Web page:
Searching for Bobby Orr
The book that hockey fans have been waiting for: the definitive, unauthorized account of the man many say was the greatest player the game has ever seen.
The legend of Bobby Orr is one of the most enduring in sport. Even those who have never played the game of hockey know that the myth surrounding Canada’s great pastime originates in places like Bobby Orr’s Parry Sound. In
Instead of looking at how a great athlete played a small part in some kind of cultural change (which is debatable in Orr's case, anyway), Brunt just kind of talks about how cool Orr was, refusing to do more than passingly m...more
In what would definitely be considered an agonizing career, shortened by knee injuries, Bobby had a talent that far exceeded his peers of the time. He is one of very few to have truly changed the game. Evolving it and revolutionizing it. He had talent that was noticed at such an early age and his path to stardom in the NHL was all but guarant...more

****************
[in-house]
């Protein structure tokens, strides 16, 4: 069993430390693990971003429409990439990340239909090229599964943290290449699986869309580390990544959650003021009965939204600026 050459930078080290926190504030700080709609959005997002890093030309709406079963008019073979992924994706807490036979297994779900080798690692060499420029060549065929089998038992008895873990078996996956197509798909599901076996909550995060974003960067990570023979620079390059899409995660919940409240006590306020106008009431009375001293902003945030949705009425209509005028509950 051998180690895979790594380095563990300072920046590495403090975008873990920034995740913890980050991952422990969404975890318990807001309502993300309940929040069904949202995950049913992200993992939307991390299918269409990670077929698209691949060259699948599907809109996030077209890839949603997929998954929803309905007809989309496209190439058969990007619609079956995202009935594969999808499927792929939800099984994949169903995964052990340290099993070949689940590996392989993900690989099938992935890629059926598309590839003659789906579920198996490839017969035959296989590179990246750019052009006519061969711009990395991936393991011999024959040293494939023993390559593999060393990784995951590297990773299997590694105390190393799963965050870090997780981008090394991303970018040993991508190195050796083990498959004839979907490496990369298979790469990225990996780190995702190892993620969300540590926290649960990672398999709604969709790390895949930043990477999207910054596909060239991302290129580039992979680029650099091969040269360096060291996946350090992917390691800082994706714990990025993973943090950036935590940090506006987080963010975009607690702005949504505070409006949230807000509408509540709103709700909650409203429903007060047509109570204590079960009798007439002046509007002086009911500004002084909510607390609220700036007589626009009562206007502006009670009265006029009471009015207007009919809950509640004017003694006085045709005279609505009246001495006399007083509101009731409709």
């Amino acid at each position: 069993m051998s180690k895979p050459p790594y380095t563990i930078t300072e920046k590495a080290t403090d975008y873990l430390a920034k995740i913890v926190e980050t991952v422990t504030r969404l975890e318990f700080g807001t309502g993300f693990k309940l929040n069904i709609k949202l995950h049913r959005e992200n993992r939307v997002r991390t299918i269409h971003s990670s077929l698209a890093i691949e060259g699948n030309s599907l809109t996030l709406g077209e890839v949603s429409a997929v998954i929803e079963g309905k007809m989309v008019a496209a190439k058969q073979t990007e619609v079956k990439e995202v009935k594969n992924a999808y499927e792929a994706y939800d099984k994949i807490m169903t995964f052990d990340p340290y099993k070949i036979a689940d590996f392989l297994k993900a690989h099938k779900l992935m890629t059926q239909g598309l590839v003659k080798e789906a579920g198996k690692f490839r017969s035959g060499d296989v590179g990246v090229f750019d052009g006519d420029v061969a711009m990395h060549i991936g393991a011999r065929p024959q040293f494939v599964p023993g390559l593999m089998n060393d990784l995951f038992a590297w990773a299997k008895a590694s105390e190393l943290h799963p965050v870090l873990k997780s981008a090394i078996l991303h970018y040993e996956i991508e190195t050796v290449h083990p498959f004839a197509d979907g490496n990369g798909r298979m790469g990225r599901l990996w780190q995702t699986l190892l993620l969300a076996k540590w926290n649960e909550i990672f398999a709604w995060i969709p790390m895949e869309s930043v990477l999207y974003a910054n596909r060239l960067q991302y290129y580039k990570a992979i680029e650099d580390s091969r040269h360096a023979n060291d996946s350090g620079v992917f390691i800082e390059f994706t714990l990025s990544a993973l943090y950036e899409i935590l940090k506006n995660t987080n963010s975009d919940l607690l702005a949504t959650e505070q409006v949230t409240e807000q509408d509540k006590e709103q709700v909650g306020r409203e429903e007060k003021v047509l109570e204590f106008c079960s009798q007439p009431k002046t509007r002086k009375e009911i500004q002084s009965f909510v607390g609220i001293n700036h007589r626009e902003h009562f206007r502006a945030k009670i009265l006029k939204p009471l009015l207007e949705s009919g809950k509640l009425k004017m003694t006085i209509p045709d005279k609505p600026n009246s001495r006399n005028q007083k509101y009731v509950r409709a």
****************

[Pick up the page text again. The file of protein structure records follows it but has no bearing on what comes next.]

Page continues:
The author comes right out and say it, “Bobby Orr did not give his blessing on this book.” But he is of the opinion that Bobby might have if he hadn’t been writing his own book about his life. The author honored Bobby’s request to not talk to his family. The information in this book is taken from published accounts and people who know Bobby. Some of Bobby’s friends refused to talk, others talked on condition of anon...more
In the biography Searching for Bobby Orr by Stephen Brunt, the story behind one of the greatest players to ever play the sport of hockey is revealed. Bobby Orr’s story begins in a small town in Canada called Parry Sound. Here is where he starts his tremendous work ethic and meets Wilfred “Bucko” McDonald, the coach that allows him to change the way the sport is played. He created an offensive defensemen. Bucko saw a "scrawny, skilled, a natural skater, a stickhandler, a scorer... he still saw a...more
And I was disappointed.
As many others have commented, the prose is overwritten. The focus occasionally shows brilliance, particularly when talking about games he pla...more
More interesting in this story is who came forward to fill on the puzzle pieces, and it paints a great picture if his time in Junior hockey when as Don Cherry likes to point out he was without equal.
I was too young to see him play much so I learned a great deal from the book. I will now look for his plays on youtube, I guess.
It seems really sad that Orr's two sons never learned how to skate. I suppose it is good that Orr never forced them to follow in his footsteps but to so effectively ke...more